The study has also revealed numerous previously unknown associated buildings around the port area, allowing archaeologists to determine the wider extent of the Altinum port system and how other previously known structures, such as a Roman tower was positioned along the navigation route that led from the port to the sea. They discovered a complex network of rivers and canals, revealing how the people mastered the marshy environment in what is now the lagoon of Venice.

Lamborghini: From wine, via tractors and cars, to wine

Born to grape farmers in Renazzo, a city in the Italian province of Ferrara, Emilia-Romagna, Ferruccio Lamborghini (1916-1993), was an ingenious and successful entrepreneur. He began by making efficient tractors from abandoned trucks after World War II and founded Lamborghini Trattori in 1948, which quickly became an important manufacturer of agricultural equipment in the midst of Italy's post-WWII economic boom. In 1959, he opened an oil burner factory, Lamborghini Bruciatori, which later entered the business of producing air conditioning equipment.
[Ferruccio Lamborghini]

His fascination for machines led him to collect luxury automobiles. Dissatisfied with his Ferrari, he complained to his friend Enzo Ferrari (1898 -1988) about the car’s clutch. Ferrari famously responded, “The car works fine, the problem is that you are only capable of driving tractors, not a Ferrari!”

It was the sudden end of a friendship and, challenged, Lamborghini hired away Ferrari engineers and created the Automobili Lamborghini in 1963 to produce powerful, fast and sleek cars until 1974 when he sold his company.

Though his factory was based in Bologna, Lamborghini was attracted to the beauty of the Umbrian countryside. He bought an old farm, La Fiorita near Lake Trasimeno, where after his retirement in 1974 he invested in more land and began to make wine, built a nine-hole golf course, and started agriturismo. 1975 marked his first vinification and the year of his daughter Patrizia’s birth.

[Patrizia Lamborghini]

After his death in 1993 Patrizia Lamborghini took over the reins of the winery. Under the guidance of noted enologist Riccardo Cotarella, she eliminated the white grapes, initiated modern practices, and today produces four red wines on 32 hectares: Trescone (Sangiovese, Ciliegiolo, Merlot); Era (Sangiovese); Torami (Cabernet Sauvignon, Sangiovese, Montepulciano d’Abruzzo), and Campoleone (Sangiovese, Merlot).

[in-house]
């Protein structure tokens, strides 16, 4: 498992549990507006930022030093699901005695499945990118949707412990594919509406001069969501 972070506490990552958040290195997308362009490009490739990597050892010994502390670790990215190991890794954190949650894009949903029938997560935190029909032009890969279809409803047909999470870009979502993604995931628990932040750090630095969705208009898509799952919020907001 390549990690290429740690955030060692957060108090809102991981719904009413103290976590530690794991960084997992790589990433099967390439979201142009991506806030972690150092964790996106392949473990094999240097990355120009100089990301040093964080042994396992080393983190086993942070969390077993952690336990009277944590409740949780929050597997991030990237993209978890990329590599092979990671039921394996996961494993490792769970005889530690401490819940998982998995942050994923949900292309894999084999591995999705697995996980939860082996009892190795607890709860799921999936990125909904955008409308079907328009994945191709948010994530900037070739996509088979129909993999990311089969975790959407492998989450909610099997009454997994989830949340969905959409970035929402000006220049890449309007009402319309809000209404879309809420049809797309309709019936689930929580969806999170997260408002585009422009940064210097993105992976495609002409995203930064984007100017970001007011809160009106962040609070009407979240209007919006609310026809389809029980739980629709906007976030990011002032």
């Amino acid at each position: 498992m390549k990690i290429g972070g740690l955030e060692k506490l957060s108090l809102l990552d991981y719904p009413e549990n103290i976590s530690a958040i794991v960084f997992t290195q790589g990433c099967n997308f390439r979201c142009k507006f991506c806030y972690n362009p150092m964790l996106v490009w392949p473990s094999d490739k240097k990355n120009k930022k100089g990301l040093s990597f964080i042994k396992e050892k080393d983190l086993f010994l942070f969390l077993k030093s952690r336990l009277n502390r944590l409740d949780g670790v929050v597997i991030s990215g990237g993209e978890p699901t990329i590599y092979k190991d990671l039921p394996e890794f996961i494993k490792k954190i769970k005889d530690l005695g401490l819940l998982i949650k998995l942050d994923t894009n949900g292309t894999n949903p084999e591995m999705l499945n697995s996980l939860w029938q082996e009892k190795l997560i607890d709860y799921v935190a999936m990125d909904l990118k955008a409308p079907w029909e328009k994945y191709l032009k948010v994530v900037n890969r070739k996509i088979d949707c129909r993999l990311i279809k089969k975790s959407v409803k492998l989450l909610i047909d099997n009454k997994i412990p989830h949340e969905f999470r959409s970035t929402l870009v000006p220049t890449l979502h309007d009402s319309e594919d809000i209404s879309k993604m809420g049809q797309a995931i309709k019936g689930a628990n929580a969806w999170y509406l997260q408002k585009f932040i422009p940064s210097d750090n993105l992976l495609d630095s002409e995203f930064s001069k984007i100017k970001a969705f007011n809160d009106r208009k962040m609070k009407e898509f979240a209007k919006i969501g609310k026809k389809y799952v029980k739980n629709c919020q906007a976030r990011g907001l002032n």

Though the farm is in the Colli del Trasimeno wine region, Patrizia feels that the local DOC designation is less visible internationally, and prefers to market her wines Indicazione Geografica Tipica, IGT Umbria.

Lamborghini wines are mostly exported, but can also be found in local restaurants and wine shops.

Source.

An 1,100-year-old olive tree on the island of Mallorca

If we are really lucky, we humans might hope to reach the ripe old age of 100 years. Olive trees live on another timescale: they can reach a hoary age of 1,000 years.
An estimated 1,100-year-old olive tree lives on the Spanish island of Mallorca. This specimen was probably planted by Moorish settlers in the ninth century. It has recently been named the 'best monumental olive tree in Spain' for 2020 by the Spanish Association of Olive Municipalities (AEMO).

The olive tree, named Can Det by the locals, is situated in the municipality of Fornalutx, on the terraced slopes of the northerly Sierra de Tramuntana mountains. Its trunk has a perimeter 6.5 meters.
Can Det is also unique for another reason: the tree still produces olives of the Empeltre Mallorquina variety, which is native to Mallorca. Thanks to the dedication of a local farmer, the olives continue to be transformed into oil.